Wojciech Kurtyka is a Polish mountaineer and rock climber, one of the pioneers of the alpine style of climbing the biggest walls in the Greater Ranges. He lived in Wrocław up to 1974 when he moved to Kraków. He graduated as engineer in electronics. In 1985 he climbed the "Shining Wall," the west face of Gasherbrum IV, which Climbing magazine declared to be the greatest achievement of mountaineering in the twentieth century. In 2016, he received the Piolet d'Or for lifetime achievement in mountaineering.

<span class="mw-page-title-main">Sgùrr MhicChoinnich</span> Mountain in Scotland

Sgùrr MhicChoinnich is a mountain on the Isle of Skye in Scotland. It is in the Black Cuillin range of mountains and is classified as a Munro. Like all the other Black Cuillin mountains it is made predominantly of gabbro rock and has little vegetation. The mountain is named after the mountain guide John MacKenzie.

<span class="mw-page-title-main">Täschhorn</span> Mountain in Switzerland

The Täschhorn is a mountain in the Pennine range of the Alps in Switzerland. There are no easy mountaineering routes to its summit, and it is regarded as being among the top ten 4,000-metre mountains in the Alps for difficulty, and "one of the highest, finest and least accessible 4000m mountains". It lies immediately north of the Alphubel, and south of the Dom within the Mischabel range, and is very similar in shape to the Dom when seen from the upper Zermatt valley.

<span class="mw-page-title-main">Williams Peak (Custer County, Idaho)</span>

Williams Peak, at 10,636 feet (3,242 m) high is the 6th highest peak in the Sawtooth Mountains of Idaho and is located within the Sawtooth Wilderness portion of the Sawtooth National Recreation Area. The peak lies 0.75 mi (1,210 m) north-northeast of Thompson Peak, the highest peak in the range.

<span class="mw-page-title-main">Alpine climbing</span> Type of mountaineering

Alpine climbing is a type of mountaineering that involves using any of a broad range of advanced climbing skills, including rock climbing, ice climbing, and/or mixed climbing, to summit typically large routes in an alpine environment. While alpine climbing began in the European Alps, it is used to refer to climbing in any remote mountainous area, including in the Himalayas and in Patagonia. The derived term alpine style refers to the fashion of alpine climbing to be in small lightly-equipped teams who carry all of their own equipment, and do all of the climbing.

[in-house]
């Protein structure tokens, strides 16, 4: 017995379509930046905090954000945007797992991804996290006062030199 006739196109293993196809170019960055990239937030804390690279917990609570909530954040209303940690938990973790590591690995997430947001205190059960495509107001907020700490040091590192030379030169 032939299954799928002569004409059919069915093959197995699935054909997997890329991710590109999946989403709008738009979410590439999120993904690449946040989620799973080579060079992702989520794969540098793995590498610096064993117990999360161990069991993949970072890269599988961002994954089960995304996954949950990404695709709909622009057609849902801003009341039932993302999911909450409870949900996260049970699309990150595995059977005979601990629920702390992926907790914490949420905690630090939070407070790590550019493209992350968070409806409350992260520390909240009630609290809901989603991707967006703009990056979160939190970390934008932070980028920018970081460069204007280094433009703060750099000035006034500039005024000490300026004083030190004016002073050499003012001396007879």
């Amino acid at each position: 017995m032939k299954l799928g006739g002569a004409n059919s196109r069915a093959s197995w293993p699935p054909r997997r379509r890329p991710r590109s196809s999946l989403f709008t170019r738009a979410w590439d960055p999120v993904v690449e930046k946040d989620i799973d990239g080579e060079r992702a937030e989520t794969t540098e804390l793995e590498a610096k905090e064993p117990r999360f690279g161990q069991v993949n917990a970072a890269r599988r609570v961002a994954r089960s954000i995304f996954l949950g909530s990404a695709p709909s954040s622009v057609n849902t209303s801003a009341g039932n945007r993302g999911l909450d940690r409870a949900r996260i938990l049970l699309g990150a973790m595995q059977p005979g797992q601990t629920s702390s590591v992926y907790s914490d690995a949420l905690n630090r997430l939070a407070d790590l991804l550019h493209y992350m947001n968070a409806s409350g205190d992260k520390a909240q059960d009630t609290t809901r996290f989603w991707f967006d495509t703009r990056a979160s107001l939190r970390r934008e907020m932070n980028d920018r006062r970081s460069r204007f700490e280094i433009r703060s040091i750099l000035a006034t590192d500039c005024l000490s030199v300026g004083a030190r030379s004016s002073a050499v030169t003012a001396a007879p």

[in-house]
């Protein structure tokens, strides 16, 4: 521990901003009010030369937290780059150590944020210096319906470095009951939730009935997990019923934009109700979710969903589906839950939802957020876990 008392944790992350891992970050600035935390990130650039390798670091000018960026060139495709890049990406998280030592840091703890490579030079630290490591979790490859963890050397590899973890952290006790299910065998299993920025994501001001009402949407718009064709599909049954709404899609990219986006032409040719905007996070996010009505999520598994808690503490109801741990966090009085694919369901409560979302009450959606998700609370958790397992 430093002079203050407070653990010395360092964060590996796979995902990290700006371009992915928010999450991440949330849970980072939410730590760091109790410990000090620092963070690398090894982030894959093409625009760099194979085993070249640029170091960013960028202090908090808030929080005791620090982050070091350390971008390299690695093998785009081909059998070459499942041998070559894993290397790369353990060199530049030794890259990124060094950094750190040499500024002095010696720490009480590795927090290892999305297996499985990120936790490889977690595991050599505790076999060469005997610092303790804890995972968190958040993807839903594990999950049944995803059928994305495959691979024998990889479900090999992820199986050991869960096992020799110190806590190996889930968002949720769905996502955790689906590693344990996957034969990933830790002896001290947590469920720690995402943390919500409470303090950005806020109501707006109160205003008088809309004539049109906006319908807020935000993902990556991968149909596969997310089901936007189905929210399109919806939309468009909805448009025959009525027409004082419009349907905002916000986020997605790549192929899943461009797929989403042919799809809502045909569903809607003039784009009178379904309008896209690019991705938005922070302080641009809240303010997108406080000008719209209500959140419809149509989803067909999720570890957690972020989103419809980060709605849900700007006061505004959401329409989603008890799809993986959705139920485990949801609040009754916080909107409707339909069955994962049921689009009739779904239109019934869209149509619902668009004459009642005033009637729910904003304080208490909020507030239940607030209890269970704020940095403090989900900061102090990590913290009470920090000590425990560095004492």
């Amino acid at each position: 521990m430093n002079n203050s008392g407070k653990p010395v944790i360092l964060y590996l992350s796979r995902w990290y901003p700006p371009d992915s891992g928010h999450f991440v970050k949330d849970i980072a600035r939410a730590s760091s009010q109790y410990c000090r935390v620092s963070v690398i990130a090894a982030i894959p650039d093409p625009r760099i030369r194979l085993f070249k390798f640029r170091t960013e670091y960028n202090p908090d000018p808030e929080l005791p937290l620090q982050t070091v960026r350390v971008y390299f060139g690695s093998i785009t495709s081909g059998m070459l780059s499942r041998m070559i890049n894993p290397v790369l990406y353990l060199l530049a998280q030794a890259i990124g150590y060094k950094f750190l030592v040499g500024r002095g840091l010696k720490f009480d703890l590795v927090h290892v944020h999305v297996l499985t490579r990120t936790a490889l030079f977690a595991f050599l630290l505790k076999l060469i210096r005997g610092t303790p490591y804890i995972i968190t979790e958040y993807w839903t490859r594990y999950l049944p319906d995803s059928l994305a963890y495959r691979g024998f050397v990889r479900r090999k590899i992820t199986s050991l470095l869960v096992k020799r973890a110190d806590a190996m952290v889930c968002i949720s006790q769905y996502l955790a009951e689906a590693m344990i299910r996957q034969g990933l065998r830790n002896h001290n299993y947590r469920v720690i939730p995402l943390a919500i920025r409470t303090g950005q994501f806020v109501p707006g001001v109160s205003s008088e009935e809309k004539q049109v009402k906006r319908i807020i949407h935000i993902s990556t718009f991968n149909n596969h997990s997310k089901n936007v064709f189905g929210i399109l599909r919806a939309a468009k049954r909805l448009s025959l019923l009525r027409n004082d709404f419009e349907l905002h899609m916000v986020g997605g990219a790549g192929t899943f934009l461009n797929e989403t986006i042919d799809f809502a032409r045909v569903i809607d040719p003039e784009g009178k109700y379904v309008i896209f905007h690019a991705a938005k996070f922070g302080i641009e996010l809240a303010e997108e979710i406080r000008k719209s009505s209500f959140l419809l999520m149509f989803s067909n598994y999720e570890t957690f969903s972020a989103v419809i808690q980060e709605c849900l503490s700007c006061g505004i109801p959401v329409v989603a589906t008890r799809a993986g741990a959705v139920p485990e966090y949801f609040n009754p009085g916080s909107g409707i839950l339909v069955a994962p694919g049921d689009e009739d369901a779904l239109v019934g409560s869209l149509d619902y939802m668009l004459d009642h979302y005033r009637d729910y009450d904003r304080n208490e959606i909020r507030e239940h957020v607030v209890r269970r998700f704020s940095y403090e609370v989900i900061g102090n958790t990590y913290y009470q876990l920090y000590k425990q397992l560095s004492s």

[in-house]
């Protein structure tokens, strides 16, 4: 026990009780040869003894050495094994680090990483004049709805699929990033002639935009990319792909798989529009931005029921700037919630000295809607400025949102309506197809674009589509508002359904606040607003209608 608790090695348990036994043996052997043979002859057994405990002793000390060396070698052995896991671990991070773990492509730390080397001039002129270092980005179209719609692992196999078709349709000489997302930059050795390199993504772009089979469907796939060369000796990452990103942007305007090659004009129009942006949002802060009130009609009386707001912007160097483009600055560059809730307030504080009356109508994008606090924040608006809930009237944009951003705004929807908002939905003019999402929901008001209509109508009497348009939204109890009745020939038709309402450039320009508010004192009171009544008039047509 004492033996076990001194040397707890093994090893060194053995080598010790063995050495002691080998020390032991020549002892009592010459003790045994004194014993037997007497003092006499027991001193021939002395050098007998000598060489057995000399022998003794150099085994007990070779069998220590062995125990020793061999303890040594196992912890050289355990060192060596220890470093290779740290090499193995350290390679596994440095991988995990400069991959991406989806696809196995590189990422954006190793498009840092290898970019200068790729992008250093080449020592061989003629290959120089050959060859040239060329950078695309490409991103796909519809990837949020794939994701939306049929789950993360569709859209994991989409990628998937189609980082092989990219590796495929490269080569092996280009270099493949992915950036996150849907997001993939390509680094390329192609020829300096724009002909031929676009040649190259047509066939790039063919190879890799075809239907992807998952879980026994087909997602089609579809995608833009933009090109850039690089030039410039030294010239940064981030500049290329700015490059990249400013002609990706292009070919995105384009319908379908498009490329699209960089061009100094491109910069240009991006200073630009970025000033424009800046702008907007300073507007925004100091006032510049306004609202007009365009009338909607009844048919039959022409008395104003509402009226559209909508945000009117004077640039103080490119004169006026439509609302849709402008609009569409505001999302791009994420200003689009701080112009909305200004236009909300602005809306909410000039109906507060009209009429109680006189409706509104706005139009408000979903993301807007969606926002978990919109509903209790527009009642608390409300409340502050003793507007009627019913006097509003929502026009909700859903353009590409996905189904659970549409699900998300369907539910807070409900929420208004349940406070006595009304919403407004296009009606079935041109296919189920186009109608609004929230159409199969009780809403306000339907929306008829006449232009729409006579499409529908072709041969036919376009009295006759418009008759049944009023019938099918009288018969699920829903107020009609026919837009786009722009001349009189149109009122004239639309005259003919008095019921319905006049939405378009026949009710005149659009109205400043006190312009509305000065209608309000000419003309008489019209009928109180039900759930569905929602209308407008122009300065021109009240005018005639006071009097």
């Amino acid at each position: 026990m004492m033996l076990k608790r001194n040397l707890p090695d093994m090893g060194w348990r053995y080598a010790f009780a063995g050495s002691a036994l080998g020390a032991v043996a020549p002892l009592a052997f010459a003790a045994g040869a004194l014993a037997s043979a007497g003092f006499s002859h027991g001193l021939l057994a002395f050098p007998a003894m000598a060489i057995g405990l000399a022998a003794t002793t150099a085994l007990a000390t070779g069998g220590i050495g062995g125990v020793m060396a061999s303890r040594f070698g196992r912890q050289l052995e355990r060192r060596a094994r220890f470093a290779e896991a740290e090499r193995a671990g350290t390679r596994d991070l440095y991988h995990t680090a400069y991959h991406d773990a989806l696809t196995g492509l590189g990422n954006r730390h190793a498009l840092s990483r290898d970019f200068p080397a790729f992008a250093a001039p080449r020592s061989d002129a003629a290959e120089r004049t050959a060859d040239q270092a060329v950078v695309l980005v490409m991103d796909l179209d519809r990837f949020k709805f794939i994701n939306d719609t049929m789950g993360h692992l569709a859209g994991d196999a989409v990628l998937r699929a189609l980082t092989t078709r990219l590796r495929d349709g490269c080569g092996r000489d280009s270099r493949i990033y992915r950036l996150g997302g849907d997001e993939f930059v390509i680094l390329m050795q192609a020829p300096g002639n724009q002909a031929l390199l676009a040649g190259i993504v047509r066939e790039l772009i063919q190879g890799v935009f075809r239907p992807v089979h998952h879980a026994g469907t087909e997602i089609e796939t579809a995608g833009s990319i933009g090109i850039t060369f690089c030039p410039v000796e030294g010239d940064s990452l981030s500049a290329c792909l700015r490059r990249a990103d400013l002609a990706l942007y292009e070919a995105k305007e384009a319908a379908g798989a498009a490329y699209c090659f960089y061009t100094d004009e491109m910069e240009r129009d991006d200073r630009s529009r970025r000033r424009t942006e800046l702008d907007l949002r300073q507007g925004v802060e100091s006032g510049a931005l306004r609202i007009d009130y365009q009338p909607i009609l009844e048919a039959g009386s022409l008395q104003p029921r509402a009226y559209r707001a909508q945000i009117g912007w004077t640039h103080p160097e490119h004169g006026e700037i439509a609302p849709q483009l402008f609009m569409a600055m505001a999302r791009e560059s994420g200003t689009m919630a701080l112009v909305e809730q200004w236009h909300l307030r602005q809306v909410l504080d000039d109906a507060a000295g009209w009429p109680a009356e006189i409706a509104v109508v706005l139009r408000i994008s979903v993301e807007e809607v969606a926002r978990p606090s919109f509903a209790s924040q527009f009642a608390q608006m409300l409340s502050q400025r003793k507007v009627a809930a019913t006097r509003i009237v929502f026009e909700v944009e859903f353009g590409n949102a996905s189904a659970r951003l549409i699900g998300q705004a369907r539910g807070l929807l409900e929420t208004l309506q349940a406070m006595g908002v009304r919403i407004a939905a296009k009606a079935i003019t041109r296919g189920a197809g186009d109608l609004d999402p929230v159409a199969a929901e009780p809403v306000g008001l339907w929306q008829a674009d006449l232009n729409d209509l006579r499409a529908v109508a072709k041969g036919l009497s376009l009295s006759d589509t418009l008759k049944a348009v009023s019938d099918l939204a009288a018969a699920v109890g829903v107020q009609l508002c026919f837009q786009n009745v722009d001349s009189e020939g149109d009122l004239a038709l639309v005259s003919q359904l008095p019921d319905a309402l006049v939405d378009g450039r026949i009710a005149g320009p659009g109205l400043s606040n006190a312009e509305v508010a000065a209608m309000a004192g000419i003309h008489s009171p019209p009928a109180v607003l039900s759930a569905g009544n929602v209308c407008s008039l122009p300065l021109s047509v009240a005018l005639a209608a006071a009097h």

Martin Moran was a British climber, mountain guide and author. In 1985, he became the first person to climb all the Munros during a single winter excursion. In 1993, he and his climbing partner became the first people to make a continuous traverse of all the Alpine 4,000-metre mountains in a single continuous trip, and without using any form of motorised transport. He created over a hundred new winter climbing routes in Scotland, and made a number of first ascents in the Himalayas. Moran died whilst leading a mountaineering expedition in India.


  1. 1 2 New Oxford American Dictionary.
  2. See Terry Adby and Stuart Johnston, The Hillwalker's Guide to Mountaineering, (Milnthorpe:Cicerone, 2003), ISBN   1-85284-393-4, pp. 62–65 for more on defining scrambles.
  3. The Mountaineers. FAQs on Alpine Scrambles. Retrieved on 2008-01-15 from "FAQs". Archived from the original on 2008-03-10. Retrieved 2008-01-15..
  4. "Hill skills: Scrambling". Retrieved May 28, 2020.
  5. 1 2 Mountaineering: Freedom of the Hills (6th ed.). The Mountaineers. 1997. ISBN   0-89886-427-5.
  6. "Scrambling skills: The grades explained".
  7. Ashton, Steve (1992). Scrambles in Snowdonia. Cicerone Press. ISBN   1-85284-088-9.
  8. Inc, Active Interest Media (Aug 28, 2004). "Backpacker". Active Interest Media, Inc. Retrieved May 28, 2020 via Google Books.{{cite web}}: |last= has generic name (help)
  9. Inc, Active Interest Media (Aug 28, 1999). "Backpacker". Active Interest Media, Inc. Retrieved May 28, 2020 via Google Books.{{cite web}}: |last= has generic name (help)
  10. "The Canadian Alpine Journal". Alpine Club of Canada. May 28, 2001. Retrieved May 28, 2020 via Google Books.
  11. "UK Scrambling Walks - Peak & Lake District, Wales & Scotland". UK Scrambles. Retrieved 2017-11-09.